PORTLAND, Maine — The lack of funding for public schools, the cost of higher education and a dysfunctional program for English language learners were some of the problems more than 50 students, representing 13 schools from Dexter to Scarborough, tackled Saturday at the Portland Public Library.
The event consisted of student-led presentations and discussions about how to improve Maine’s education system. It was sponsored by Seeds of Peace, a program that attempts to alleviate intercommunal tensions in Maine by bringing together immigrant, refugee and American-born students from high schools across the state for a two-week-long summer camp and other events throughout the year.
Students shared experiences of being stigmatized in school because they have learning disabilities or are not American-born. After each presentation, they met in small groups to discuss possible solutions to these problems.
“I was born in Georgia, raised in Maine,” Muna Mohamed, a junior at Lewiston High School, told an audience of about 80 people. “Up until sixth grade, I was considered not proficient in English when it was the only language I have ever spoken fluently. How does that work?”
The students heard statements from lawmakers, including U.S. Sens. Angus King and Susan Collins and U.S. Reps. Mike Michaud and Chellie Pingree, as well as a rousing speech from gubernatorial candidate Eliot Cutler, but the real goal of the conference was for these students to educate their political leaders.
Next fall, the Seeds of Peace students will present the governor, leaders of the Legislature and Maine’s congressional delegation with a document outlining what they perceive to be the biggest issues facing the state’s education system and proposed solutions. This document will update a similar proposal created by Seeds of Peace students in 2003 in response to Gov. John Baldacci’s call for a charter to examine “why young people are leaving our state.”
This year, the students identified and focused on four topics: the economics of education, universal standards, students with disabilities and English language learner programs.
“It’s super relevant to us,” said Meredith Roderka, a senior at Dexter Regional High School. “We’re the ones it’s affecting — us and the teachers.”
Four students opened a discussion on the economics of education with a presentation that painted a dire picture of the cost of education from kindergarten to college.
“Seven out of every 10 students here will be an average of $29,400 in debt” after graduating from college, said Sophie Warren, a senior at Catherine McAuley High School in Portland.
Jared Dumas said that though the city of Lewiston, where he goes to school, allocates 40 percent of its expenditures for education, money is still in short supply in that school district.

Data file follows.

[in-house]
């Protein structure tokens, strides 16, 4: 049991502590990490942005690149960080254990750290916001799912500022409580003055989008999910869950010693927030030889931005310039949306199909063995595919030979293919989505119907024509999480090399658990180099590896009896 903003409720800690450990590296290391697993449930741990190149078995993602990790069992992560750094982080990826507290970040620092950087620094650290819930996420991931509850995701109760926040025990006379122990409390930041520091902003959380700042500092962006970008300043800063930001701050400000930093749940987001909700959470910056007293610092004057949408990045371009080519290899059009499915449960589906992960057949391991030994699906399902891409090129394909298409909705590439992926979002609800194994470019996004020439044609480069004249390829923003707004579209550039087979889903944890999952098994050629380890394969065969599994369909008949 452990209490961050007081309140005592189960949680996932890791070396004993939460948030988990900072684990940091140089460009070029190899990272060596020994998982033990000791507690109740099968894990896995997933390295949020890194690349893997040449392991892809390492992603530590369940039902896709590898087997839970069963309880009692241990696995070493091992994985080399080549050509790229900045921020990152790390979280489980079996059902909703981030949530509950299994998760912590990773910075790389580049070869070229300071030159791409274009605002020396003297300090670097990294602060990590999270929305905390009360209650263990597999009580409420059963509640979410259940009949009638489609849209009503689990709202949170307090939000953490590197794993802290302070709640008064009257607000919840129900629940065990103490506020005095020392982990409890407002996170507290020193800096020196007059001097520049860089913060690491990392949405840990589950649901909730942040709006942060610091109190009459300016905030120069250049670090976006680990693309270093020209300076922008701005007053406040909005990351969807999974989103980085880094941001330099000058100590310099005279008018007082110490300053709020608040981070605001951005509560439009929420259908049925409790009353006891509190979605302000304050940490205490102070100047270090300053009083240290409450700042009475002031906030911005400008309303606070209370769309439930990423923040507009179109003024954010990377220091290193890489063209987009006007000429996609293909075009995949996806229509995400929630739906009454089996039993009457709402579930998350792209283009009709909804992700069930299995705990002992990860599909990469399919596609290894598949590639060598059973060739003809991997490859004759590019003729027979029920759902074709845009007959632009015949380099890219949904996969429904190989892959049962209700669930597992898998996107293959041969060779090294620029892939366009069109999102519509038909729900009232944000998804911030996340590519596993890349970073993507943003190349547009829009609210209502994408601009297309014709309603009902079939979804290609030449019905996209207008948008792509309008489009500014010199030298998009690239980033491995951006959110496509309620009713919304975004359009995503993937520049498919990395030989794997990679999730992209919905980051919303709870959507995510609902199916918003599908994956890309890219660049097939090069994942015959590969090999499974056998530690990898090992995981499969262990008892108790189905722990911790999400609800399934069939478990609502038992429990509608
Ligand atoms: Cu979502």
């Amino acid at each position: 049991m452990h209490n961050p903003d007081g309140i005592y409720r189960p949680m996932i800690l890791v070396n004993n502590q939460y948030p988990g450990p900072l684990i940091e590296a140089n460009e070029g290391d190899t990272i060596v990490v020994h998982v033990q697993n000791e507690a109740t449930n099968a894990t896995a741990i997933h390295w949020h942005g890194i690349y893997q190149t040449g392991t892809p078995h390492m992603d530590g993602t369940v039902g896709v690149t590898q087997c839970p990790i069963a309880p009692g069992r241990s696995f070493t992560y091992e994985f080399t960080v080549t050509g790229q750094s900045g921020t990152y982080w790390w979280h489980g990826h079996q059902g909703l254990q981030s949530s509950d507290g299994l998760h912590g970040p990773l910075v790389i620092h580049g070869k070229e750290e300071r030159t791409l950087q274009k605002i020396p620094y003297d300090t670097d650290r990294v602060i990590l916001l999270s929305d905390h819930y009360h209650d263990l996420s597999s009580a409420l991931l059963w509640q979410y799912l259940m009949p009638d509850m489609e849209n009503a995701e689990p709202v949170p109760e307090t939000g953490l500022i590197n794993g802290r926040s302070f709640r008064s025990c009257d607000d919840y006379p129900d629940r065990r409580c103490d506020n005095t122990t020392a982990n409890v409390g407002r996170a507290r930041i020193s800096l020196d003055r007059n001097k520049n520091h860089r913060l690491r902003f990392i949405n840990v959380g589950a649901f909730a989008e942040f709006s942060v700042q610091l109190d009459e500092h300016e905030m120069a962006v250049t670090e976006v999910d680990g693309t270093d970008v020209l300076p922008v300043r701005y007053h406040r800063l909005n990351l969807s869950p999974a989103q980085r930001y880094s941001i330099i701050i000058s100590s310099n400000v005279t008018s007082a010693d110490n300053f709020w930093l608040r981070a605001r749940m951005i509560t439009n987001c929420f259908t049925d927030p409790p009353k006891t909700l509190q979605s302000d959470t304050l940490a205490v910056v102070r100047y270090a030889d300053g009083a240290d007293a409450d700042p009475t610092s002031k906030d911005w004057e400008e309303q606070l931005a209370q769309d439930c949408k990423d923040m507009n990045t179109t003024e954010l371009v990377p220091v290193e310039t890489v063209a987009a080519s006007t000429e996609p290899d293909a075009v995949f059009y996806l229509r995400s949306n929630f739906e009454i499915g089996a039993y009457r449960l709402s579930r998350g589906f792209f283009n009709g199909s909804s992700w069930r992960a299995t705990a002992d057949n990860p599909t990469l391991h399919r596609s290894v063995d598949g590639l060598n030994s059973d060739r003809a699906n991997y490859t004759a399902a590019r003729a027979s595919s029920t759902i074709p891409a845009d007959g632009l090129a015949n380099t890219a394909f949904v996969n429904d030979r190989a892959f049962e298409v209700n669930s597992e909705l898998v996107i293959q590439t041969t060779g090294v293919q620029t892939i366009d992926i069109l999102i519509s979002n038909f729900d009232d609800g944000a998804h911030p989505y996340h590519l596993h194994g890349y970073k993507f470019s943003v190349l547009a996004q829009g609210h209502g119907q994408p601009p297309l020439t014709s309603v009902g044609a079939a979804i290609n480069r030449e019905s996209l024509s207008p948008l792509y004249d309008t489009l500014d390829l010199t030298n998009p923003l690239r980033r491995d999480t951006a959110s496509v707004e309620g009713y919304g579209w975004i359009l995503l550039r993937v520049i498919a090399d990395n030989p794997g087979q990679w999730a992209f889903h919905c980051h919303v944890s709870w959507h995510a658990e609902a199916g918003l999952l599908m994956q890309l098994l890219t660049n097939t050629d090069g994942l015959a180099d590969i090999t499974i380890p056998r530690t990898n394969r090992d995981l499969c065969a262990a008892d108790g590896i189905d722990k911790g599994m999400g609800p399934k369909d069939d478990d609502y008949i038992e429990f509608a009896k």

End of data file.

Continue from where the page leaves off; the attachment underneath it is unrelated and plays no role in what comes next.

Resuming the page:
Cutler continued the economics discussion with a speech that received a standing ovation from the students.
“Here’s our problem in Maine: we’re old and cold and poor,” he said.
“If we want to get younger,” he went on, “the first thing we’re going to have to do is get smarter about immigrants … we need policies to get more immigrants to come to Maine.”
He added that the cost of higher education, which he said is increasing faster than the cost of health care, is keeping Maine students from achieving a degree after high school.
Cutler’s presence at the event was significant to the students.
“I think it’s important for kids to hear people like Eliot Cutler speak and know that there are important people looking at this and scrutinizing it,” Roderka said, referring to the document that will be finished in the fall.
The conversation later shifted to standards-based education, a form of teaching and grading that all Maine high schools will be required to use in the 2014-2015 school year. The model calls on students to master a set of skills in order to graduate from high school, and moves emphasis away from a traditional model of letter grades and credits.
After another student presentation, the audience grilled a panel of educators that included Portland Public Schools Superintendent Emmanuel Caulk, Casco Bay High School principal Derek Pierce and Dexter Regional High School teacher Lisa Cronin, all of whom have had varying degrees of experience with standards-based education.
The students wanted to know:
— What happens if a student doesn’t meet the standard?
— How will standards-based education affect students with disabilities?
— Doesn’t standards-based education benefit self-motivated students and leave behind everyone else?
“We’re all living in a flawed system and I don’t see much harm in trying to move to a better system,” said Pierce, whose school has been using a standards-based system since it was founded in 2005.
Each of the student participants at Saturday’s event had attended the summer camp at Seeds of Peace or will attend this year. Students that show strong leadership skills are selected by their teachers to apply to the program. Their applications are evaluated by Tim Wilson, the program’s director, and administrators in the Seeds of Peace central office in New York, before they are invited to camp.
“This is not typical of a lot of things that go on in Maine,” said Wilson. “It’s their dialogue. We put parameters on it, but it’s their dialogue.”